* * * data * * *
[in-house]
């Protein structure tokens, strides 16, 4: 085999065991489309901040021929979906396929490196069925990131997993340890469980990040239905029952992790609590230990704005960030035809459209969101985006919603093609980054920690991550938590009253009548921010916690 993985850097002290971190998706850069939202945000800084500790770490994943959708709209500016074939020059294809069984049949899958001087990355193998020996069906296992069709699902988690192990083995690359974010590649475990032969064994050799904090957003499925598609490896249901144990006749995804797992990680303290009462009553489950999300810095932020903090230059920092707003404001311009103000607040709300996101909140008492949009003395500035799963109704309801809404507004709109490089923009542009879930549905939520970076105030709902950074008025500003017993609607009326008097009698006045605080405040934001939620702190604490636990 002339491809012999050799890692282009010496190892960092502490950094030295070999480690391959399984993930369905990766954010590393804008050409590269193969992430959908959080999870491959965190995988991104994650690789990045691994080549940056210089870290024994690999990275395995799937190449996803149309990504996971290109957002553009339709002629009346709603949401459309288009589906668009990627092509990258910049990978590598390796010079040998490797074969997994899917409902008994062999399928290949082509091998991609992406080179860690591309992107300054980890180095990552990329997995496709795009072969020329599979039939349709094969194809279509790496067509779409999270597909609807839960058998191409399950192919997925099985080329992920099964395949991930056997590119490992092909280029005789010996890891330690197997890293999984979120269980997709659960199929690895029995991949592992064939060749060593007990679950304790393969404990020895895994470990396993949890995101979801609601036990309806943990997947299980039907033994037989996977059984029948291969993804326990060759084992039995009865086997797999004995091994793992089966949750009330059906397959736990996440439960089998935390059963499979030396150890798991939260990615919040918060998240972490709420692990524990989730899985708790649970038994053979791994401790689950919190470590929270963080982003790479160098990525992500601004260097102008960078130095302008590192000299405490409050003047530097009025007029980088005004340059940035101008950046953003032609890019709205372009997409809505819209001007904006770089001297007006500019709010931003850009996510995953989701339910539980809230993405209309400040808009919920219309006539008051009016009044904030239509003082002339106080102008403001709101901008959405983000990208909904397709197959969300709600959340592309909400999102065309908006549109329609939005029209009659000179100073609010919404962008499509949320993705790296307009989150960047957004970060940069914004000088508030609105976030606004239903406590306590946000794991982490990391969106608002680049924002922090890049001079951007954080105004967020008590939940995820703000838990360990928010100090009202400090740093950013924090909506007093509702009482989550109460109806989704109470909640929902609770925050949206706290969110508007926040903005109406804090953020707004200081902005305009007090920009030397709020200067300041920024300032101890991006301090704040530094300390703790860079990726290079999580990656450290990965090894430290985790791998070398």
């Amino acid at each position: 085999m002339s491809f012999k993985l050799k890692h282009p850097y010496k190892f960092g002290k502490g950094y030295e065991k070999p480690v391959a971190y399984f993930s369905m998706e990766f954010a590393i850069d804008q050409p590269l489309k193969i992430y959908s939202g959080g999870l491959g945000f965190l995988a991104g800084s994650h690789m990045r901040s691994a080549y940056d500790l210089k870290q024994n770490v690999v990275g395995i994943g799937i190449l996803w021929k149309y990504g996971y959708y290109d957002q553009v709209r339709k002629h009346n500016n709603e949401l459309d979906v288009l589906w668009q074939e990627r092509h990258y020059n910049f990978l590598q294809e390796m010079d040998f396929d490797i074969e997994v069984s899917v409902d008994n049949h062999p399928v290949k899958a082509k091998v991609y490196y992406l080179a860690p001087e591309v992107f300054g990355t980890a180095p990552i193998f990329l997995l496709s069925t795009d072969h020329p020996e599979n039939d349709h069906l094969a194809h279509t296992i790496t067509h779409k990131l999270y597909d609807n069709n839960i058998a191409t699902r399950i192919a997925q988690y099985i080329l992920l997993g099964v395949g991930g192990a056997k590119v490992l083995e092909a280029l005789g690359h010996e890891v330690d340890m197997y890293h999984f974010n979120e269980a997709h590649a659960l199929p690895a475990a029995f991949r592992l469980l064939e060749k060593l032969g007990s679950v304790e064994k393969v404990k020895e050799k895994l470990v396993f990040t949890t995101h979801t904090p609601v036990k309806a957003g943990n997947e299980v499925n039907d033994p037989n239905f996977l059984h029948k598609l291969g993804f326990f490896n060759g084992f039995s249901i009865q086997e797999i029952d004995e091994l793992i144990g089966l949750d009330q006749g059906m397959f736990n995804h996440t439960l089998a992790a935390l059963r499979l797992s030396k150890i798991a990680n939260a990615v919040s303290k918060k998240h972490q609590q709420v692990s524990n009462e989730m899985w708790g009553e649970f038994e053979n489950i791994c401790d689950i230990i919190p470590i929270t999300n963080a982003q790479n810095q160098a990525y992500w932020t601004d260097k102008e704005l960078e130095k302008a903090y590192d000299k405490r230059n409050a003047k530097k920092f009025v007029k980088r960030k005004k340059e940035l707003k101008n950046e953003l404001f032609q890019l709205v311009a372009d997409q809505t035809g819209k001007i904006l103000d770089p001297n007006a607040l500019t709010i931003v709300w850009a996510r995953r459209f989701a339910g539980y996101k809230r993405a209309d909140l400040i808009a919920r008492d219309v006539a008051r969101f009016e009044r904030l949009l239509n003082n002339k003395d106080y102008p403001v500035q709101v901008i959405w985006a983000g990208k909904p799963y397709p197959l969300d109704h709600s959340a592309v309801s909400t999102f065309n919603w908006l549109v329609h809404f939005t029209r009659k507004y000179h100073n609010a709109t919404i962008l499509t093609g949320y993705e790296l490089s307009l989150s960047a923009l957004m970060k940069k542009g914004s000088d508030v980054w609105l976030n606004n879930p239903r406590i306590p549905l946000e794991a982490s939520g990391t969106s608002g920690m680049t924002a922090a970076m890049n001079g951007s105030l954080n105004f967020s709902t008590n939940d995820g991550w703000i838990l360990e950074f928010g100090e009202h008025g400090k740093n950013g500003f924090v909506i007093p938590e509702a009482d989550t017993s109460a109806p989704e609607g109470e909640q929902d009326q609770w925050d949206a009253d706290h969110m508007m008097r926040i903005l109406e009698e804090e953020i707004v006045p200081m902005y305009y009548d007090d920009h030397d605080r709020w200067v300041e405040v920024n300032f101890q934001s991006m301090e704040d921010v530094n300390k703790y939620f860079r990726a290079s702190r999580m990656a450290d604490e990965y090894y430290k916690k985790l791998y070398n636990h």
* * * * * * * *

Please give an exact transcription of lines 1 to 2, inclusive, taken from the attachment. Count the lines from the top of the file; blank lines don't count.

[in-house]
């Protein structure tokens, strides 16, 4: 085999065991489309901040021929979906396929490196069925990131997993340890469980990040239905029952992790609590230990704005960030035809459209969101985006919603093609980054920690991550938590009253009548921010916690 993985850097002290971190998706850069939202945000800084500790770490994943959708709209500016074939020059294809069984049949899958001087990355193998020996069906296992069709699902988690192990083995690359974010590649475990032969064994050799904090957003499925598609490896249901144990006749995804797992990680303290009462009553489950999300810095932020903090230059920092707003404001311009103000607040709300996101909140008492949009003395500035799963109704309801809404507004709109490089923009542009879930549905939520970076105030709902950074008025500003017993609607009326008097009698006045605080405040934001939620702190604490636990 002339491809012999050799890692282009010496190892960092502490950094030295070999480690391959399984993930369905990766954010590393804008050409590269193969992430959908959080999870491959965190995988991104994650690789990045691994080549940056210089870290024994690999990275395995799937190449996803149309990504996971290109957002553009339709002629009346709603949401459309288009589906668009990627092509990258910049990978590598390796010079040998490797074969997994899917409902008994062999399928290949082509091998991609992406080179860690591309992107300054980890180095990552990329997995496709795009072969020329599979039939349709094969194809279509790496067509779409999270597909609807839960058998191409399950192919997925099985080329992920099964395949991930056997590119490992092909280029005789010996890891330690197997890293999984979120269980997709659960199929690895029995991949592992064939060749060593007990679950304790393969404990020895895994470990396993949890995101979801609601036990309806943990997947299980039907033994037989996977059984029948291969993804326990060759084992039995009865086997797999004995091994793992089966949750009330059906397959736990996440439960089998935390059963499979030396150890798991939260990615919040918060998240972490709420692990524990989730899985708790649970038994053979791994401790689950919190470590929270963080982003790479160098990525992500601004260097102008960078130095302008590192000299405490409050003047530097009025007029980088005004340059940035101008950046953003032609890019709205372009997409809505819209001007904006770089001297007006500019709010931003850009996510995953989701339910539980809230993405209309400040808009919920219309006539008051009016009044904030239509003082002339106080102008403001709101901008959405983000990208909904397709197959969300709600959340592309909400999102065309908006549109329609939005029209009659000179100073609010919404962008499509949320993705790296307009989150960047957004970060940069914004000088508030609105976030606004239903406590306590946000794991982490990391969106608002680049924002922090890049001079951007954080105004967020008590939940995820703000838990360990928010100090009202400090740093950013924090909506007093509702009482989550109460109806989704109470909640929902609770925050949206706290969110508007926040903005109406804090953020707004200081902005305009007090920009030397709020200067300041920024300032101890991006301090704040530094300390703790860079990726290079999580990656450290990965090894430290985790791998070398």